Jesus' Resurrection - Essential to the Christian Faith
Jesus' resurrection from the dead is as essential to the Christian faith as His death upon the cross. Paul writes in his first letter to the Corinthians "For what I received I passed on to you as of first importance: that Christ died for our sins according to the Scriptures, that he was buried, that he was raised on the third day according to the Scriptures" (1 Corinthians 15:3-4). Paul emphasizes the importance of the resurrection with his statement "And if Christ has not been raised, our preaching is useless and so is your faith. More than that, we are then found to be false witnesses about God, for we have testified about God that he raised Christ from the dead. But he did not raise him if in fact the dead are not raised" (1 Corinthians 15:14-15).
Jesus' Resurrection - An Historical Event?
So, is Jesus' resurrection from the dead an historical event? It is proclaimed throughout the four Gospels as well as ancient correspondence. If these works are the historical documents they claim to be, then they bear witness to an historical event. According to Aristotle's Dictum, these pieces meet the criteria for legitimate historical documents. However, as they describe miraculous events, they are not recognized by secular society as valid testimony. How then will these accounts be validated? Two questions must be asked. First, do the authors of these literary pieces discredit their work, or do their lives give credit to their testimony? Second, do accepted historical authorities corroborate these accounts?
Jesus' Resurrection - The Disciples' Testimony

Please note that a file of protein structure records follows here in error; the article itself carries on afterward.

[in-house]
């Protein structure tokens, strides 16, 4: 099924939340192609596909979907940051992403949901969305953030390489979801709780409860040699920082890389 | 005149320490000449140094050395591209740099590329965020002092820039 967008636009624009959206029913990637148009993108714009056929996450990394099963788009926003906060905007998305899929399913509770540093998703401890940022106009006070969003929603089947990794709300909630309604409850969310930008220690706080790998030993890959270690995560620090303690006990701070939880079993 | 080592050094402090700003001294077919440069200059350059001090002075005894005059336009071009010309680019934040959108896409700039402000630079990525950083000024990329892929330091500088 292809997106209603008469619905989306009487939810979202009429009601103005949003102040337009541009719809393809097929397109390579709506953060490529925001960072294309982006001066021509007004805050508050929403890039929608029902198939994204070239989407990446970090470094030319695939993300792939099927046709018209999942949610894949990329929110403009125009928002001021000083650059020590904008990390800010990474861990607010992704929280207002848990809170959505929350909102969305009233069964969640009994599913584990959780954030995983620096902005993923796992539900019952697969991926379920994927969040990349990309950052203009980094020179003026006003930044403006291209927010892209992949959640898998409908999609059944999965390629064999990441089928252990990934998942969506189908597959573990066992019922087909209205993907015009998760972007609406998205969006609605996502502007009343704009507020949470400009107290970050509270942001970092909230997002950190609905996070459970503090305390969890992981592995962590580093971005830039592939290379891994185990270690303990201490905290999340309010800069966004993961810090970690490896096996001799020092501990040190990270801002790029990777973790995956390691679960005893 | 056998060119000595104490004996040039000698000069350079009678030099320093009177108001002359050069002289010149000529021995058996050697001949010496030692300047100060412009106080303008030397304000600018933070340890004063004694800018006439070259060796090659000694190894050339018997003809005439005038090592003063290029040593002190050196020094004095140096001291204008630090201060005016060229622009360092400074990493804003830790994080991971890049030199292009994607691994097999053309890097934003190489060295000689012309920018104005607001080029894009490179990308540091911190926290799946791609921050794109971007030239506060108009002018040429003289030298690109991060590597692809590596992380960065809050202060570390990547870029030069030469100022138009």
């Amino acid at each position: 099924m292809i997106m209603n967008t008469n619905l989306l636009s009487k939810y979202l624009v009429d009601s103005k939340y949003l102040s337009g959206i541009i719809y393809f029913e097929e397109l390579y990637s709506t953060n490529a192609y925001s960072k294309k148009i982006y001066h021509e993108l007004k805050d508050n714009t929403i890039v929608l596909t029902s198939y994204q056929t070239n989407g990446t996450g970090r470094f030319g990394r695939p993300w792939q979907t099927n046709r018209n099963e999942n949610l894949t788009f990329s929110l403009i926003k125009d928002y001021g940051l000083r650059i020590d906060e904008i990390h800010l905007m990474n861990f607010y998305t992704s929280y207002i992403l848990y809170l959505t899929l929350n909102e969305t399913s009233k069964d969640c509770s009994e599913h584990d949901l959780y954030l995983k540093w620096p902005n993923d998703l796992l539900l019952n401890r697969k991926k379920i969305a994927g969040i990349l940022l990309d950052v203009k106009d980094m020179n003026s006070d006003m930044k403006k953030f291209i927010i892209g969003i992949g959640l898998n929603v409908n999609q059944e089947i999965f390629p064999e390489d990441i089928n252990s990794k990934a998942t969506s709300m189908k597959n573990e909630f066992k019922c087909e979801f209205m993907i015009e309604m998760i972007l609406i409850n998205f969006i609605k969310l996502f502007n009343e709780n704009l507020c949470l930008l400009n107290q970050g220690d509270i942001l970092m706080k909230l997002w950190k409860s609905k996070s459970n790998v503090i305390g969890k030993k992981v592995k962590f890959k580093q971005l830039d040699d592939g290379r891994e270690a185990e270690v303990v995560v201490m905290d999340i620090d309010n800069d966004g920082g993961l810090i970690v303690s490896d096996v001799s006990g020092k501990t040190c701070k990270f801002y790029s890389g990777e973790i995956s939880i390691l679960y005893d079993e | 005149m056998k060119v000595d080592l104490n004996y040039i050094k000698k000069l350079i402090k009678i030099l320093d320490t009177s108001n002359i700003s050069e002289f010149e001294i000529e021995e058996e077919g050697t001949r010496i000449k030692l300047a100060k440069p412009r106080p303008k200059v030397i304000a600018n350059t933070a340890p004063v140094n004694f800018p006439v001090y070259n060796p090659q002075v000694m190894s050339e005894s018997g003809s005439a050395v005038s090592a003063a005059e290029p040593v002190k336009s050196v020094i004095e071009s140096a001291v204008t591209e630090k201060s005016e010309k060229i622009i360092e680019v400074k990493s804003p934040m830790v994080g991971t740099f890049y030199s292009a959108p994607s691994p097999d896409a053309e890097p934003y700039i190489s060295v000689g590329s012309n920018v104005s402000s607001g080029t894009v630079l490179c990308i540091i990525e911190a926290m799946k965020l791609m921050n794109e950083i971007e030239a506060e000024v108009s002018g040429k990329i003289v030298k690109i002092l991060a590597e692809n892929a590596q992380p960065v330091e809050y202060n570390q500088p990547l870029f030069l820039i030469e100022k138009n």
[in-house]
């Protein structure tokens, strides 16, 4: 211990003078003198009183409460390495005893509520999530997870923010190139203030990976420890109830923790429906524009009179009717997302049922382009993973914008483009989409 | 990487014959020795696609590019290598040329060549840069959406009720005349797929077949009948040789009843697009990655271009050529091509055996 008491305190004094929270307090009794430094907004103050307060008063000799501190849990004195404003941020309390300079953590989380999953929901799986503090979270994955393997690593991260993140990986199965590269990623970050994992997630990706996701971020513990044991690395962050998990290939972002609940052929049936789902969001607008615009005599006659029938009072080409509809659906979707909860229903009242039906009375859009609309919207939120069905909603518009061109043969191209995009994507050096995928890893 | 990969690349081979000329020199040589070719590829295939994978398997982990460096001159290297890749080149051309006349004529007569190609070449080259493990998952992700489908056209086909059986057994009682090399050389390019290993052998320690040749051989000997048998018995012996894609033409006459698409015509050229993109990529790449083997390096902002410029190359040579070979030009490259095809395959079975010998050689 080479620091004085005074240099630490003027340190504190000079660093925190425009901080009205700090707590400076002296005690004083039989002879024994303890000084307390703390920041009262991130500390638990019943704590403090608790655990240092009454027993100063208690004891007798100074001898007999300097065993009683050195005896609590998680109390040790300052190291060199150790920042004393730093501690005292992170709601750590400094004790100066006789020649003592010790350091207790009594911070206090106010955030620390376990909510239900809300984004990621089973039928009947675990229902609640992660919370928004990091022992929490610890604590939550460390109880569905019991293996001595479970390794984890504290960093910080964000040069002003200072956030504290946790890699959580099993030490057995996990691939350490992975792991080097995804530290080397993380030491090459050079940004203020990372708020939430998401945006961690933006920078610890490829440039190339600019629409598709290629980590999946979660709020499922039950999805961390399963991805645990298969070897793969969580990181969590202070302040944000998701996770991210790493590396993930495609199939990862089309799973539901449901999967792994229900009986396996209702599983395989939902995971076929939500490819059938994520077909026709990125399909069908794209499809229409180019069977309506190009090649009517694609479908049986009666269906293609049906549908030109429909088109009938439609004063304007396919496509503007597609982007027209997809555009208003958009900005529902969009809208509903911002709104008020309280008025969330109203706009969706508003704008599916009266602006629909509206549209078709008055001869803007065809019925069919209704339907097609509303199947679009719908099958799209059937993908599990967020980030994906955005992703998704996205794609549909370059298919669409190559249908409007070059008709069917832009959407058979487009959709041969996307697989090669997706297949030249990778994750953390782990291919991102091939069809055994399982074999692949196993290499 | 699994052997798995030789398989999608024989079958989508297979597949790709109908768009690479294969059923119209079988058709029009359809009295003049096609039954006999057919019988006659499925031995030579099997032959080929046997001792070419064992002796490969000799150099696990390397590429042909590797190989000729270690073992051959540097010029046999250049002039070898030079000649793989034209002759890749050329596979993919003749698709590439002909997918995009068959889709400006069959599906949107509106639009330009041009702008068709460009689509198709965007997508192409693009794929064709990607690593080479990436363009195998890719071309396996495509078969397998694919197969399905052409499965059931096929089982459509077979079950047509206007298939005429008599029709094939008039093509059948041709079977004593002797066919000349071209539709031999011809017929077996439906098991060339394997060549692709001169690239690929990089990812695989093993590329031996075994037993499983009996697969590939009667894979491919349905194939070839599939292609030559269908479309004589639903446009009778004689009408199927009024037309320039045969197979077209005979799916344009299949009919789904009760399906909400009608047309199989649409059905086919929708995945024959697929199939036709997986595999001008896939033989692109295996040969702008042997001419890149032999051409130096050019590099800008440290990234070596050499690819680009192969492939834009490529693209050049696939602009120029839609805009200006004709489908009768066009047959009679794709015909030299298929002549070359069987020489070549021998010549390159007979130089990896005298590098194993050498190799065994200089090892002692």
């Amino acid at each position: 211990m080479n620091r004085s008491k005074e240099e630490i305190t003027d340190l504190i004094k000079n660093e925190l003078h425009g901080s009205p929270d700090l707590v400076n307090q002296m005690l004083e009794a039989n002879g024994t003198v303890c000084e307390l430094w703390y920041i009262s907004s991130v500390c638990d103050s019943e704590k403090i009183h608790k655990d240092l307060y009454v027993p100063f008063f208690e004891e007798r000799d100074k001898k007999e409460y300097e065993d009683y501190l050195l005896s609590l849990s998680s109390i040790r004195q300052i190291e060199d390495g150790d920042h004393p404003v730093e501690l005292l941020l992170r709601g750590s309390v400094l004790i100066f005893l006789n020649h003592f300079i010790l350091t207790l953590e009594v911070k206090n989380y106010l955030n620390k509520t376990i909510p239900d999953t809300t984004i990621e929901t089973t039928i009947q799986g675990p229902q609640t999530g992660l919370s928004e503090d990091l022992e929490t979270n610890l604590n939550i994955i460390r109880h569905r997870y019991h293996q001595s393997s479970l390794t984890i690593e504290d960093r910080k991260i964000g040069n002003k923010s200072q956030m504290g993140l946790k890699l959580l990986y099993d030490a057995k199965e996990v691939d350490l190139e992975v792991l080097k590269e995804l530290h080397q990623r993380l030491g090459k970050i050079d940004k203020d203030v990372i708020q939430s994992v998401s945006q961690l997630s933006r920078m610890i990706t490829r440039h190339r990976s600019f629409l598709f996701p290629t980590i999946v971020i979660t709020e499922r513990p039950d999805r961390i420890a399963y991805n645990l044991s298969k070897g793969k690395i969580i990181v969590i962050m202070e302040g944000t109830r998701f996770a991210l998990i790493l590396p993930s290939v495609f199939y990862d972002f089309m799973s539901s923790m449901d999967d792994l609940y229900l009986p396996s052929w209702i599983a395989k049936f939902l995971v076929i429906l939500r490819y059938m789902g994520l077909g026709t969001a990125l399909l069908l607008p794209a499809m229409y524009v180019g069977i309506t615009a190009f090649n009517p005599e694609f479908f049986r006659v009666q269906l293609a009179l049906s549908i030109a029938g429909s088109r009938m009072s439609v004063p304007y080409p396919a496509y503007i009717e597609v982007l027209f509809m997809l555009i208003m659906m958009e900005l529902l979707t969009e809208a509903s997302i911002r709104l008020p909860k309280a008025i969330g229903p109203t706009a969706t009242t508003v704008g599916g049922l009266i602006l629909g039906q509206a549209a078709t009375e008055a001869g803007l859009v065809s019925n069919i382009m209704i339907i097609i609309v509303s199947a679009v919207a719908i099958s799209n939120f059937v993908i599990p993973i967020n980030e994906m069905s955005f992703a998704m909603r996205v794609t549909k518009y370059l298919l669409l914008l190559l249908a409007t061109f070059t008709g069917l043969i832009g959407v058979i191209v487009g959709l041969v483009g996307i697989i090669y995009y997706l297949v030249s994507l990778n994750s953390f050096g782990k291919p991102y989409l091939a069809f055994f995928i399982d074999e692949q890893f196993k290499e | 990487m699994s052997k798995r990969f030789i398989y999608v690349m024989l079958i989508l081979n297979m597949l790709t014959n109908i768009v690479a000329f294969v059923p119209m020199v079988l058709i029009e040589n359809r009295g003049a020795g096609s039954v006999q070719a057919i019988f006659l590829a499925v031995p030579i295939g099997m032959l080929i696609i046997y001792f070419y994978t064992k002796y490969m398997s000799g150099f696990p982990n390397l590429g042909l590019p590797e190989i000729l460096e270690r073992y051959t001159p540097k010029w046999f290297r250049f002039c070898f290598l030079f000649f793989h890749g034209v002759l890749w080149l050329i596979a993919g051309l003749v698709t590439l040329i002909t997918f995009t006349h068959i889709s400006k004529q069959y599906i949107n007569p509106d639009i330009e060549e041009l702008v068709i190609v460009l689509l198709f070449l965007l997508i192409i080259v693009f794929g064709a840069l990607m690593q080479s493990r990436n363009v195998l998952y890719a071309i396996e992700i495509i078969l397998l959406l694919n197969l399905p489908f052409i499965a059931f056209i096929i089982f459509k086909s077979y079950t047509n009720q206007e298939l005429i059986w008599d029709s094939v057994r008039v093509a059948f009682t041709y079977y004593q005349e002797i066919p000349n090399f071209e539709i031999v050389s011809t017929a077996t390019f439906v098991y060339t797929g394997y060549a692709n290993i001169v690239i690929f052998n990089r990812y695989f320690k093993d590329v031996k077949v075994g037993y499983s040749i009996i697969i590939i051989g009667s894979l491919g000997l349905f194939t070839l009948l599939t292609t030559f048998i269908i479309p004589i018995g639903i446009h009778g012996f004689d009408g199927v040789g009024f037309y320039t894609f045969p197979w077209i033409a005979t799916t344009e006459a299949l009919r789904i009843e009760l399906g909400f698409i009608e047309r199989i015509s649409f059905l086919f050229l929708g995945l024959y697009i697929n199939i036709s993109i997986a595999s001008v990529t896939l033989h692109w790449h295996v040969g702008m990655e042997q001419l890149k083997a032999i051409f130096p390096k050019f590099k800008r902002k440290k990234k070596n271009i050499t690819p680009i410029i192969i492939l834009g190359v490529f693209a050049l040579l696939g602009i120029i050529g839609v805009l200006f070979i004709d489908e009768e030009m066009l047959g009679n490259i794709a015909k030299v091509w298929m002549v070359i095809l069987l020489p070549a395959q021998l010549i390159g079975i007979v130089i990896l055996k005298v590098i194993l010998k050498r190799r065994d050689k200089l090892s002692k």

The men who believed in Jesus' resurrection from the dead, known today as Christ's Disciples, certainly had their testimony, as well as their convictions, tested by those who disbelieved. With the exception of John, every one of these men were put to death. These deaths were excruciating and merciless. More so were their lives, as these men were persecuted by the secular world and suffered great hardship for the spreading of their beloved Gospel, which they proclaimed. Paul gives account in his second letter to the Corinthians "Five times I received from the Jews the forty lashes minus one. Three times I was beaten with rods, once I was pelted with stones, three times I was shipwrecked, I spent a night and a day in the open sea, I have been constantly on the move. I have been in danger from rivers, in danger from bandits, in danger from my fellow Jews, in danger from Gentiles; in danger in the city, in danger in the country, in danger at sea; and in danger from false believers. I have labored and toiled and have often gone without sleep; I have known hunger and thirst and have often gone without food; I have been cold and naked (2 Corinthians 11:24-27). Paul was later beheaded after suffering in a Roman dungeon for many years. His death was far less brutal then those of his brethren as he was a Roman citizen and often they were not. These men believed the Lord allowed them to suffer greatly, as there is no better evidence of their sincerity and the truth of their message than their endurance and perseverance without any hope of an earthly reward. Every single one of them could have escaped such torture and humiliation by simply denouncing the Resurrection of Christ. This was the goal of their tormentors. However, not one ceded to their persecutors, and this is dramatic evidence in rebuttal of any conspiracy theory.
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